Occupation of Alexandria

May 24, 1861

At 2:00 A.M. on May 24, 1861, the day after the citizens of Virginia voted three to one to secede from the Union, 11 regiments of Union soldiers invaded Virginia and occupied the countryside across the Potomac River from Washington, D.C. The few Rebel pickets in Arlington, the town directly across the river from Washington, quickly retreated from the two Union columns that descended upon them. Confederate Gen. Robert E. Lee's spacious estate on Arlington Heights was quickly occupied as a Union military command post. The 700 Virginia militiamen stationed six miles downstream at Alexandria, an important port and railroad center, were warned of this invasion in time for all but 35 of them to retreat through one end of town as Union troops rushed in the other.

Two Union forces converged on Alexandria. Col. Orlando B. Wilcox and his 1st Michigan Regiment marched down from Arlington and Col. Elmer E. Ellsworth and his exotically dressed 11th New York Zouave Regiment arrived at the Alexandria wharf aboard three river steamers. The Zouaves rushed ashore at daybreak and quickly secured the railroad station and telegraph office. As Ellsworth moved through the town, he spied a large Confederate flag flying from atop an inn called the Marshall House.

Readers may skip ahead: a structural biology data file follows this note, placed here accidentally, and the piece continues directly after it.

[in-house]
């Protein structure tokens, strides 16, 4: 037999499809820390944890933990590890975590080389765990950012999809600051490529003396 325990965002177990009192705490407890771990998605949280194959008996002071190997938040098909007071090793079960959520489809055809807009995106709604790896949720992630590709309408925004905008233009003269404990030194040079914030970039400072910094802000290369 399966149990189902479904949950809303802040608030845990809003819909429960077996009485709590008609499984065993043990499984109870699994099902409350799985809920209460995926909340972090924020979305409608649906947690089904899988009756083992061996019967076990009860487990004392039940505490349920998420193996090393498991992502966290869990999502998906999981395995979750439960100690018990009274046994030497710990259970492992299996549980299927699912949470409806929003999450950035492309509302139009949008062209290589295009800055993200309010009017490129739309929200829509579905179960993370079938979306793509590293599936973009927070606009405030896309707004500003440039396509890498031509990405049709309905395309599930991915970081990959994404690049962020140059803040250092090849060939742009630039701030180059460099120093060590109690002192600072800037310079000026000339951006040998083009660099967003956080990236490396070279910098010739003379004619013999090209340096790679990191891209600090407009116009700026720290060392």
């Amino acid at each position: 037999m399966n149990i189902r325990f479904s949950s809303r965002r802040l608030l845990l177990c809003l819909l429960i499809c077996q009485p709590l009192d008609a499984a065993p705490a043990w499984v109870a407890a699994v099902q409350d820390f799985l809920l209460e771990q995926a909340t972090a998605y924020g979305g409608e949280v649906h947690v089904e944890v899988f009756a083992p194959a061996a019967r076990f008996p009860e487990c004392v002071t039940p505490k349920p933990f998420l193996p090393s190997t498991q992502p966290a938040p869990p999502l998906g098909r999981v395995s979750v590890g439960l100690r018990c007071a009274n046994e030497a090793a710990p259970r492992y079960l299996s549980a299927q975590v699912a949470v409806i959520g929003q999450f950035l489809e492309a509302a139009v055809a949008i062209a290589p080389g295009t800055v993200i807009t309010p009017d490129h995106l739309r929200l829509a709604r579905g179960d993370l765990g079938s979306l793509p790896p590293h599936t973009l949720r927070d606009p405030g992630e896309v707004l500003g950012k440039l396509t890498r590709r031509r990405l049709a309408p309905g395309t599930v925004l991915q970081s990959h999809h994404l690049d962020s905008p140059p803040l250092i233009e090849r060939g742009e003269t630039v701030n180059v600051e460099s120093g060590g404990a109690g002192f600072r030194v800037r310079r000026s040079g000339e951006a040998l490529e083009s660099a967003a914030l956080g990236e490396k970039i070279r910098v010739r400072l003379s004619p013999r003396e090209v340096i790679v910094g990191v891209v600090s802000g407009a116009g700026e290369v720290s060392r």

Ellsworth rushed into the inn with four companions, climbed the stairs to the top, and cut down the flag. As they were going back down with the flag, innkeeper James W. Jackson met them at the third floor landing with a double-barreled shotgun in his hands. Jackson was killed -- shot in the face, bayoneted, and pushed down the steps -- but not before he pulled the trigger and killed Ellsworth.

The Union invasion was a resounding success. The 24 year old Ellsworth had been a personal friend of PresidentAbraham Lincoln, and his body lay in state at the White House. Ellsworth became a Union martyr, and babies, streets, and even towns were named after him.

Fascinating Fact: "Jackson perished a'mid the pack of wolves," said a Southern report. Jackson became a martyr to the South and many poems, songs, and illustrations about the Marshall House incident were published. Enlistments soared on both sides following the deaths.